Bob: Well, I’m from Cincinnati, Ohio. Back in the 60s I wasn’t into music as far as playing it. I was a teenager listening to music. I guess I had a natural rhythm and was tapping out certain things. But then I got a set of drum sticks given to me. Well I was in high school one day…I was in the eleventh grade, and I had my drum sticks and was tapping on my books. The music director, Mr. Gamby, walked by and said “Hey. You play drums?” I didn’t know anything about drums but he said “I need a drummer. Come on. Come down here to the music room and audition for me.” So I go down there and he pulls out a drum book and says “Read this.” I didn’t read it. I didn’t know what the heck it was about. I let an upper classman, who was the drummer in the band, Art Gore, who was the only person I knew that was a drummer, show me. I couldn’t find any teachers that could teach me what I needed to know. I had another friend who was a teacher, who wanted me to play with his trio. So I started getting work [as a drummer] and I thought “Wow, this is a bit above my head and I better learn what I’m supposed to be doing. So I started reading drum books and still looking for more teachers. But Art Gore was the only guy who knew anything technical about drums that I could find. He studied with Alan Thompson in Boston at the Berkley school and he showed me Alan Thompson’s method of using the stick control book. So that started me off, and I’d go to his place and practice whenever I could, and he would go and play more complicated things until I catch on to it. So, from that I started getting local jobs around Cincinnati and I started meeting musicians from other cities. I met a bass player from Chicago named Bill Brown and he said “Hey, you should come to Chicago. They need a drummer there.” And I said “Well, I’ll go and see what they require.” So I went up there and that was the beginning of a long relationship with music and drumming. When I got to the bigger city there were so many opportunities during the sixties. There were more opportunities then I could handle. There were drum corps, marching assignments, night clubs.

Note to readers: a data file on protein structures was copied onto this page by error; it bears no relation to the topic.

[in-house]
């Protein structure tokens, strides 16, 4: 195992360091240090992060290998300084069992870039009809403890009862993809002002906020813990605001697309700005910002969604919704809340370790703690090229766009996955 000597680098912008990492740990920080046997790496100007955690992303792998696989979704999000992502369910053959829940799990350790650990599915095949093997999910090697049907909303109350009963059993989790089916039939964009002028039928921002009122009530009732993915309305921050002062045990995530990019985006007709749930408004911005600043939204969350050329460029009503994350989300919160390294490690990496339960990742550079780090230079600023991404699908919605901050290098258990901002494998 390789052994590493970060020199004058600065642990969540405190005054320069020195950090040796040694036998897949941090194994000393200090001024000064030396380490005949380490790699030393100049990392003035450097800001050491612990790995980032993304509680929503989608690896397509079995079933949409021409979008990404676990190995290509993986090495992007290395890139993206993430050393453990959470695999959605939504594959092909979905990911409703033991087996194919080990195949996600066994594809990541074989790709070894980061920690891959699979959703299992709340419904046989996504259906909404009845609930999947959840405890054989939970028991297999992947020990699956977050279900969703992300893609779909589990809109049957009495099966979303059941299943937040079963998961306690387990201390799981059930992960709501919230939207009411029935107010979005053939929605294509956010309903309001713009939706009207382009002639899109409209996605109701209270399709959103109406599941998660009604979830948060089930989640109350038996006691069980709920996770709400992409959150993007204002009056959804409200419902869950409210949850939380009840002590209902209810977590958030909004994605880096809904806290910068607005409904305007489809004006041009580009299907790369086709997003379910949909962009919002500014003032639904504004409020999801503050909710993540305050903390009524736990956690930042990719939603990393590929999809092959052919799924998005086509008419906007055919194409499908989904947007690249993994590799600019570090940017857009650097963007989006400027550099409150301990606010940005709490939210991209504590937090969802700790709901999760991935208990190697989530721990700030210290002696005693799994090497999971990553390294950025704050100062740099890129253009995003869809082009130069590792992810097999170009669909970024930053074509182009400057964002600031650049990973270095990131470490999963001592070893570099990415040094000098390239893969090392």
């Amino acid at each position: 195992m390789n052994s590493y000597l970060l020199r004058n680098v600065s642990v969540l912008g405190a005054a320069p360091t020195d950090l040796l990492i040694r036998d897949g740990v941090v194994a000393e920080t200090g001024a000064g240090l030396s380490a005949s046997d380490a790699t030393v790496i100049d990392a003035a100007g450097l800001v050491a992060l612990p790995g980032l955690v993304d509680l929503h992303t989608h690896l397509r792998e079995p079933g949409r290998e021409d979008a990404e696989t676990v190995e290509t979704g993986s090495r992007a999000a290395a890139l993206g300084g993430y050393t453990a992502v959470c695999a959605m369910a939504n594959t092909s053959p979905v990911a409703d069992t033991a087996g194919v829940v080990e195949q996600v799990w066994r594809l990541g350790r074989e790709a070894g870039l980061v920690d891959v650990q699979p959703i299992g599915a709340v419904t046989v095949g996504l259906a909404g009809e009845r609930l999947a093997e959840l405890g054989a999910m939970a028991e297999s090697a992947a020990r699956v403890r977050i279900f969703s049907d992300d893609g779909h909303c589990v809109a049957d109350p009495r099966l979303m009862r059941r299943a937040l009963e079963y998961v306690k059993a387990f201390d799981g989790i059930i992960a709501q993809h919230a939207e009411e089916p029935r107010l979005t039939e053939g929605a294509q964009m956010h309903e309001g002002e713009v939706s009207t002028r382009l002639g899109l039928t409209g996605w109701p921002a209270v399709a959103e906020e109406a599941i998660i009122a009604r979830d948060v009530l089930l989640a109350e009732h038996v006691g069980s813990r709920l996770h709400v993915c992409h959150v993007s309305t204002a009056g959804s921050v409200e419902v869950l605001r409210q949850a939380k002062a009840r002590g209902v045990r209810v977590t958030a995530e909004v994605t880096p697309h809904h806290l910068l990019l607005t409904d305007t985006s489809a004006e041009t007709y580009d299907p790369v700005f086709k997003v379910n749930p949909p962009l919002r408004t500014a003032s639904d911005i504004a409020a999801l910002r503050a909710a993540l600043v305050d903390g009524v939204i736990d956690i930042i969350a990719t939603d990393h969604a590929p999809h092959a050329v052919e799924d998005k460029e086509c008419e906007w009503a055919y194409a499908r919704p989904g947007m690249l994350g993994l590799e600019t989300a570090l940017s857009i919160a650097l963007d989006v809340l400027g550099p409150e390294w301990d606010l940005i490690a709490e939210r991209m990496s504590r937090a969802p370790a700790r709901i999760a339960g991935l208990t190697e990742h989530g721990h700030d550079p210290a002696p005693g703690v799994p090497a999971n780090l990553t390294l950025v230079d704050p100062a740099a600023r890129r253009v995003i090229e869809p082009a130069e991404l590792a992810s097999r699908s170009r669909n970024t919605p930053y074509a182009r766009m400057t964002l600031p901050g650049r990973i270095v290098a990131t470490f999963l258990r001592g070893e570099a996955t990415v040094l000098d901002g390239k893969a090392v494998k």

My first job I got was with Vernel Fournier, who was Ahmad Jamal’s drummer. I went and saw him play at a nightclub called the Persian Lounge and he was sitting there and he had his drum set there and he said “Hey, do you want to work?” I said “Yeah, sure.” He said “Well I’ll leave my drums here and you can work.” So I started working, playing for different people who wanted to sit in. In that I met more and more musicians. I was living with a musician. He was a bass player and his cousin was a drummer and they started talking about me, sayin’ “Hey man, you heard that new cat in town?” I started playing different places and I got better at it, and then I started taking lessons at the American Conservatory. Then I auditioned for the Chicago Symphony Orchestra and I got accepted into that.
Sam: So if you were involved with jazz and classical music, how did you get involved with the bubblegum scene with The Hardy Boys?